Do you suspect your child has a hearing loss? Learn what to look for in this article.
The signs of hearing loss in children
Your child’s response to sound becomes easier to detect as they get older. Before the age of four months, your baby may widen his eyes, wrinkle his eyebrows or shift his eyes towards the sound. After four months, it gets easier to detect a reaction to the sounds around your child. This is when he starts to move his head towards where the sound is coming from and appears to listen.
If he doesn’t appear to listen, that could be a sign of hearing loss. Other signs that your baby or toddler from four months of age may have a hearing loss is if he:
- Doesn’t react to your voice
- Often seems inattentive
- Shows signs of slow speech development
- By two years, can’t produce spontaneous words or combine 2 words (or more)
- By three years, you, as primary caregiver, don’t understand what he’s saying
Bear in mind, though, that there could be other reasons why he can’t hear well. A cold or an ear infection could cause temporary hearing loss, and the hearing is most often restored when the infection has left the body. In addition, your older child may have a hearing loss if he:
- Often asks “What?” to what you were saying
- Often responds inappropriately in a conversation
- Starts speaking more loudly
- Talks about his “good ear” and his “bad ear”
- Needs very loud TV volume
- Has a teacher who says he’s not paying attention
Hearing helps your child’s speech and language development, social skills and education. For infants, hearing the parents’ voices is also a way of bonding and building trust. So, it's important to identify hearing problems as early as possible, in order to get the proper treatment.
Getting a professional hearing evaluation for your child
Your child may have gone through a hearing screening as a newborn, but sometimes hearing loss can develop later. If you see signs of hearing loss, you should consult your doctor and get a referral to a hearing care professional. A hearing care professional may carry out different tests, depending on age, to determine whether your child has a hearing loss, and what that potential hearing loss is like. The hearing care professional may perform these tests:
- Visual Audiometry teaches your baby or toddler to link a sound to a visual element. Once your child knows how they are linked, the volume and pitch will be varied to figure out the quietest sounds your baby can hear. This test is common for children from six months to two and half years.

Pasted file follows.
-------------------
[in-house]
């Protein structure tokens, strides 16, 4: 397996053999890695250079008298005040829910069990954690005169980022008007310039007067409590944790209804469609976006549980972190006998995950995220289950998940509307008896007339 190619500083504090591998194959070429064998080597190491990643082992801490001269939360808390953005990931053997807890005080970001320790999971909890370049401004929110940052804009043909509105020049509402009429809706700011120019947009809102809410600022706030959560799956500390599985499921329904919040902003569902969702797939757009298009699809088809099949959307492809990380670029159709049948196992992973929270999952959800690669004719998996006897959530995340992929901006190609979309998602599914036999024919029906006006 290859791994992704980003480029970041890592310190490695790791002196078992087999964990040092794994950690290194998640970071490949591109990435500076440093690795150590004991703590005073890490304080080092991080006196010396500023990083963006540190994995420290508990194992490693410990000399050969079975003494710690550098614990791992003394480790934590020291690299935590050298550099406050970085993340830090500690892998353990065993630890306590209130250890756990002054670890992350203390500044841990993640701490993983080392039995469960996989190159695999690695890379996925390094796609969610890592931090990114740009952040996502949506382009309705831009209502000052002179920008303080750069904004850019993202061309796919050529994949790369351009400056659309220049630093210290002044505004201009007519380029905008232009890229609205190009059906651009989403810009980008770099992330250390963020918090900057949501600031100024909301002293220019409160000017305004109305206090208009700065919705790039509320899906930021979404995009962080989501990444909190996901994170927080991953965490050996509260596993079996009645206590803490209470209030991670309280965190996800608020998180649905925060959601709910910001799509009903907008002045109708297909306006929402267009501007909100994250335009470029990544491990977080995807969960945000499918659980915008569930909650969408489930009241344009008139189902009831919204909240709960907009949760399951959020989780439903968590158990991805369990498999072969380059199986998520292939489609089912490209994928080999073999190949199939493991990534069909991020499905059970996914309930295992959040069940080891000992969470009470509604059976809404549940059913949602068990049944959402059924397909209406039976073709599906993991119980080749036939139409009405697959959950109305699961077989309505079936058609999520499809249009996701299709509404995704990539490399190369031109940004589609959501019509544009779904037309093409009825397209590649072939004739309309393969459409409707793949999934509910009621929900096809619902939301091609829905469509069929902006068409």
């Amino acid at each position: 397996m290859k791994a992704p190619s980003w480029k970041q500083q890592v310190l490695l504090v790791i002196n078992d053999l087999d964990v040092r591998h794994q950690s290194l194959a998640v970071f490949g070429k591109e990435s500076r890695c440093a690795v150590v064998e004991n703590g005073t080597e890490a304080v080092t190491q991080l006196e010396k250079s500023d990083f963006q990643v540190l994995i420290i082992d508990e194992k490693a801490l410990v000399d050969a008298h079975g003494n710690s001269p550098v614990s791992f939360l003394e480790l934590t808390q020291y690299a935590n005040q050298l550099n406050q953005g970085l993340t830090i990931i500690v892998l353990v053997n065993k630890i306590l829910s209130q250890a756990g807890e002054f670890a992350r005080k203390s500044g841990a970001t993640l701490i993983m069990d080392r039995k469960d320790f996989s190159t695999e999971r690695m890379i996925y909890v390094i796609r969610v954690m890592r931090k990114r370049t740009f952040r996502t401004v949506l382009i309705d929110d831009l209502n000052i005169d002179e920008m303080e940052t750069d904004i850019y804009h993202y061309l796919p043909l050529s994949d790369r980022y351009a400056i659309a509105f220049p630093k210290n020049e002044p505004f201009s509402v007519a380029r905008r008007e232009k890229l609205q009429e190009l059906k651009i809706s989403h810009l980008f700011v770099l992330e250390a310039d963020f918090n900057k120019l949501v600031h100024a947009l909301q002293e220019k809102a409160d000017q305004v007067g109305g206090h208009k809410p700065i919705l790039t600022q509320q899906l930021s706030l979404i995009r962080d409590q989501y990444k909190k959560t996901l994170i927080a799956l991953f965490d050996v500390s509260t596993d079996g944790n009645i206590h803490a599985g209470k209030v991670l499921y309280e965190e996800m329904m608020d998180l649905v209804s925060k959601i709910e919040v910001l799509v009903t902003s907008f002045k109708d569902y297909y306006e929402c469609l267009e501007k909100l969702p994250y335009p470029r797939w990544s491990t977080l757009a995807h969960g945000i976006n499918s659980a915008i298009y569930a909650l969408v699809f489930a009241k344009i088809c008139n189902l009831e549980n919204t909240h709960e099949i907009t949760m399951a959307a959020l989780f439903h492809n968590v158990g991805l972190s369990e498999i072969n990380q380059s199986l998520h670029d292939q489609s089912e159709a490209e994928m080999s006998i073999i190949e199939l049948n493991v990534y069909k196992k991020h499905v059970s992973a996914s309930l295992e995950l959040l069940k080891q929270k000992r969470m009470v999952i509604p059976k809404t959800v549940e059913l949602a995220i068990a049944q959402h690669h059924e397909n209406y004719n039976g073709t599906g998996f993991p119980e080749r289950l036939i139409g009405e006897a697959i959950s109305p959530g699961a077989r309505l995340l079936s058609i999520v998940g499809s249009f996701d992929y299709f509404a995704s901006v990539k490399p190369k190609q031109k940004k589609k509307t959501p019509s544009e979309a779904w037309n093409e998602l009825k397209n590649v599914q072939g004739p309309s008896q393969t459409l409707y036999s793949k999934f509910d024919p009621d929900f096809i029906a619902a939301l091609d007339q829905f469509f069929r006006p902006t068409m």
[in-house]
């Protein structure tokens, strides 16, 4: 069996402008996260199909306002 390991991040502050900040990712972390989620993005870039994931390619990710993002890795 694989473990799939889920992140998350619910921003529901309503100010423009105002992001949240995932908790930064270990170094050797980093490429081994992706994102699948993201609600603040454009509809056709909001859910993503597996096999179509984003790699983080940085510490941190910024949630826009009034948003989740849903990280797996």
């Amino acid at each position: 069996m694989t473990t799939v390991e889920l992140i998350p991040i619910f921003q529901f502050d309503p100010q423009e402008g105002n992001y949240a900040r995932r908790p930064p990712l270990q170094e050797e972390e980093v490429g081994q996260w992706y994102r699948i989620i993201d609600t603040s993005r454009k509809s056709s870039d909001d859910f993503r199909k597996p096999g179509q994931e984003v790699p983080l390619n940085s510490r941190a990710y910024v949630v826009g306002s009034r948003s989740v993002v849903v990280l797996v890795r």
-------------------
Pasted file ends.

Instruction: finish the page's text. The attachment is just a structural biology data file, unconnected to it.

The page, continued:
- With headphones on, Play Audiometry teaches your child to carry out a certain task when he hears a specific sound. Once learned, as with the Visual Audiometry, the volume and pitch will be varied. This test is used for young children from one and half to five years.
- Pure Tone Audiometry is for older children, and it’s similar to an adult hearing test. With headphones on, your child will be asked to press a button or raise his hand when he hears a sound.
- The Bone Conduction Test uses a vibrating device put behind the ear to identify which part of the ear isn’t working.
- The Tympanometry Test examines the eardrum’s flexibility to determine if it’s causing a hearing loss.
Based on the test results, the hearing care professional can recommend the proper treatment for your child. Hearing losses associated with colds or middle ear fluid are treated in many ways; sometimes it is as simple as waiting for the child to grow older and the middle ear fluid to resolve naturally. In more severe cases, minor surgery is required to release the fluid. If your child has a hearing loss that is not associated with a cold or middle ear fluid, it may be recommended that he wears hearing aids.
Hearing aids are an important step to improve hearing, also at very young age – even small babies can get hearing aids.
The causes of hearing loss in children
There are a number of reasons for hearing problems among children, and some hearing issues may just be temporary after an ear infection or a cold. Other causes could be:
- A build-up of fluid in the middle ear, which is common in young children (also called glue ear)
- Infections that develop in the womb or at birth and cause progressive hearing loss
- Inherited conditions, such as otosclerosis, which prevent the ears or nerves from working properly
- Damage to the cochlear or auditory nerves – for instance from a serious head injury, exposure to loud noise or head surgery
- Too little oxygen at birth (birth asphyxia)
- Illnesses such as meningitis and encephalitis, both of which involve swelling in the brain